7 rules for good body language

Successful presenters are fluent in two languages: the verbal language they speak and the body language they employ to reinforce their message and polish their image. Follow these basic rules to improve your body language:

  1. Increase your physical space. Do not box yourself in. You limit your impact when you hunch over or compress your legs and torso. Project confidence instead by standing straight and tall.
  2. Keep your chin up. That projects your openness and your confidence. Build that habit, also, for an easy way to remember to make eye contact.
  3. Stand evenly. You should not lean forward or to either side. When you plant your weight evenly on both feet, you make a straightforward impression that subtly enhances your reputation.
  4. Move deliberately. Avoid both quick, jerky motions and sluggish body motion. When you go to speak, for example, stride confidently to the podium with a bounce in your step and a smile on your lips.
  5. Relax your hands. Nervous speakers clasp their hands in front of them, below waist level. That projects insecurity and a lack of confidence. Keep your hands at your sides, in a relaxed posture, unless you are making deliberate gestures above waist level.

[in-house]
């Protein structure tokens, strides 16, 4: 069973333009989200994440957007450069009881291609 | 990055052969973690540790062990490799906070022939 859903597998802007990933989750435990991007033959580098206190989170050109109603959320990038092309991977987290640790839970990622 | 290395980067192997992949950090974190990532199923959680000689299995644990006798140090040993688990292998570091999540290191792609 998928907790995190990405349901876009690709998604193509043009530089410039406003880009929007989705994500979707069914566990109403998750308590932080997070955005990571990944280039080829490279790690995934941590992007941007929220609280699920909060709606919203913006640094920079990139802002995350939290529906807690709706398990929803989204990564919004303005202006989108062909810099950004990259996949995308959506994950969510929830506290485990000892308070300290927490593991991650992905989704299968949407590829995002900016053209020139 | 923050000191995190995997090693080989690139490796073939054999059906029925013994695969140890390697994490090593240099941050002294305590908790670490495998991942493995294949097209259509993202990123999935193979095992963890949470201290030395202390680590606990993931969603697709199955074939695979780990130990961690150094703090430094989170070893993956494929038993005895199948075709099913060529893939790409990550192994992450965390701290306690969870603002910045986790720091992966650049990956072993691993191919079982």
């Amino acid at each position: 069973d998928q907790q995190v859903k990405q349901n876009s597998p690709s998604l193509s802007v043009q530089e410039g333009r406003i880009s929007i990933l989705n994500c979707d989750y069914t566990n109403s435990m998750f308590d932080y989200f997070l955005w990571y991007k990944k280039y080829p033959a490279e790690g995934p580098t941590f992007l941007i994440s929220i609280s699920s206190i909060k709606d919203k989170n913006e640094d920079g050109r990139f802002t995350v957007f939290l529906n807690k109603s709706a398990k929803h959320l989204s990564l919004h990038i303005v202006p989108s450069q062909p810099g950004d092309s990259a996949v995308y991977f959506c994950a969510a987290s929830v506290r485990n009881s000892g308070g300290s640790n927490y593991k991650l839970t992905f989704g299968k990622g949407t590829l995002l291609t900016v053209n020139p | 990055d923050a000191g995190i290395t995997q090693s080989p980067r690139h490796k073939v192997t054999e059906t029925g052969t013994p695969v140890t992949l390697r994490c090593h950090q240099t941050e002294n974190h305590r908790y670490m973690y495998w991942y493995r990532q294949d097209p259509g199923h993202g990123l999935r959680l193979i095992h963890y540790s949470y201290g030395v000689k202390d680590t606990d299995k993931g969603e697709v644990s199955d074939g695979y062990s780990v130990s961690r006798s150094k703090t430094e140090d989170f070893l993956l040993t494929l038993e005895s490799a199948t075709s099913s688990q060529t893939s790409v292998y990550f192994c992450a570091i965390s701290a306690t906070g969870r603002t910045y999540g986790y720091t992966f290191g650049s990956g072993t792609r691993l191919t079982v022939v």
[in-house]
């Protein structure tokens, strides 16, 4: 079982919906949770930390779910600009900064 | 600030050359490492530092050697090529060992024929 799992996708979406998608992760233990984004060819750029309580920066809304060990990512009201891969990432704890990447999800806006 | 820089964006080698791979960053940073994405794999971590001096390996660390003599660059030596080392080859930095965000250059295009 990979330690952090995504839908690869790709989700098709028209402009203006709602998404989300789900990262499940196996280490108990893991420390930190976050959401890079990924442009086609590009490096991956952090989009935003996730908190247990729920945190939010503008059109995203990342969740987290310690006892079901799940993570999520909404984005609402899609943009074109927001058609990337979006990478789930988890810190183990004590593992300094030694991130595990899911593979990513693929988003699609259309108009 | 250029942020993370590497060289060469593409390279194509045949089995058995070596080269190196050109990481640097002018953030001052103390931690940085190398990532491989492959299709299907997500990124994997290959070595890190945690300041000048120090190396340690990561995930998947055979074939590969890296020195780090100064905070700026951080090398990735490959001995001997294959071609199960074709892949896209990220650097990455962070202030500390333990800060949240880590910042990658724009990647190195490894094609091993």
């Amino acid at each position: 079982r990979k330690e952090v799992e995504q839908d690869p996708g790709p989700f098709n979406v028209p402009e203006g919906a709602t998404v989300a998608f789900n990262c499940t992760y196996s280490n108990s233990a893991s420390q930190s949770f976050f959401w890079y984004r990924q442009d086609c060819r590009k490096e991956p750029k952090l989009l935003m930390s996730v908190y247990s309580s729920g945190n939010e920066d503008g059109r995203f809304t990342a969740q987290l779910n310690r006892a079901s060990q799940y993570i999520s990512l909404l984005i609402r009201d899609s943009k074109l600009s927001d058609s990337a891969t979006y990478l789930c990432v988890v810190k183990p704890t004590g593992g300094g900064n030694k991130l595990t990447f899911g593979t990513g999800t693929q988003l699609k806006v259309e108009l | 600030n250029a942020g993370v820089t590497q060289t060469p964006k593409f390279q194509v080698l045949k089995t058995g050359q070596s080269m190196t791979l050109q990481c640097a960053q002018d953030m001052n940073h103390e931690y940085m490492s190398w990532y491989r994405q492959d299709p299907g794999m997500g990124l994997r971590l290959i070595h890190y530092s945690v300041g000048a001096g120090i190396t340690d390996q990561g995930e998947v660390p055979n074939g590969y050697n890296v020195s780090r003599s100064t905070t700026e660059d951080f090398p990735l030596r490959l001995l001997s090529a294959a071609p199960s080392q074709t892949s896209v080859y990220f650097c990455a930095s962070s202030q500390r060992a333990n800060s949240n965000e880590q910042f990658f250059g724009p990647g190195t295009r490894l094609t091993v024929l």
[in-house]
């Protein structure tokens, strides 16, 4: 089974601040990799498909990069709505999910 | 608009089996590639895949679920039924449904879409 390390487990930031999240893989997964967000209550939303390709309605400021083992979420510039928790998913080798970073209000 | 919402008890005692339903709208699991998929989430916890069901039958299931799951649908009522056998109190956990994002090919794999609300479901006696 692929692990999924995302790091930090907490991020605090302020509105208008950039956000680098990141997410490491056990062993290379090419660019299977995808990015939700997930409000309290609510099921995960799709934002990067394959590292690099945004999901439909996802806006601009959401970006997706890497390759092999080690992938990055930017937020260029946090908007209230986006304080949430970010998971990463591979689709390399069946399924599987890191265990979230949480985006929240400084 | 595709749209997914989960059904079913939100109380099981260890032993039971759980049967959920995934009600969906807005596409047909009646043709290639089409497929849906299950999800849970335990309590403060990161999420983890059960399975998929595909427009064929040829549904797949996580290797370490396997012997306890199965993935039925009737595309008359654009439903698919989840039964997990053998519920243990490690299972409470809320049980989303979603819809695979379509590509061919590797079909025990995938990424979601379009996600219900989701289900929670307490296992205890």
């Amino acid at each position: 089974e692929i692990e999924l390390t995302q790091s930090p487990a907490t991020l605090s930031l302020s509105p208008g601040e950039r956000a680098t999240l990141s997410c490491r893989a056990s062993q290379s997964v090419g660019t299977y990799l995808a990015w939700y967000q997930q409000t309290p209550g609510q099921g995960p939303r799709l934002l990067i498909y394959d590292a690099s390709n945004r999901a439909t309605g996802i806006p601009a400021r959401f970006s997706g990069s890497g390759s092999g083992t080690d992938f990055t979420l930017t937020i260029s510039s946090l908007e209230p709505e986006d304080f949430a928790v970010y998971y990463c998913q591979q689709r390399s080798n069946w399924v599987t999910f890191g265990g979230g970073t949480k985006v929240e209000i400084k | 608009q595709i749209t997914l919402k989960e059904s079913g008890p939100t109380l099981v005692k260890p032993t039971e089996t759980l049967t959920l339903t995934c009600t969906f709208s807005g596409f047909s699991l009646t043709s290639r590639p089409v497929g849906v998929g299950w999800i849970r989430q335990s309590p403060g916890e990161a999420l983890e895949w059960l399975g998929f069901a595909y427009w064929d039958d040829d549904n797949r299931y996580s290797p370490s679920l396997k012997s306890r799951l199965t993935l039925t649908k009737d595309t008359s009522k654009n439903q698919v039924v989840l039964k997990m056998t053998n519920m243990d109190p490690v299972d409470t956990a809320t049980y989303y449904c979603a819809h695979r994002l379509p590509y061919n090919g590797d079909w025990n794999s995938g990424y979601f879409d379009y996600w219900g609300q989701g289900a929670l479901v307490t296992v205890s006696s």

6. Skip the fidgets. Monitor your motions to identify and replace nervous fidgeting. Do not fiddle with your eyeglasses, notes, pens or laser pointer. Keep your hands out of your pockets to avoid the temptation to rattle your change or your keys.
  7. Coordinate your words and your nonverbal cues. Adjust your posture, mannerisms and movement to communicate your message more powerfully and with greater credibility. If you are delivering an upbeat, positive message, for instance, you should nod and smile instead of shaking your head and frowning. However small those gestures, listeners will notice them and feel confused.

— Adapted from Fearless and Flawless Public Speaking With Power, Polish and Pizazz, Mary-Ellen Drummond, Pfeiffer & Co., www.pfeiffer.com.


One response to “7 rules for good body language

  1. Pingback: Full Body Chairing. How to stay in charge of your panel. | Speak for Yourself

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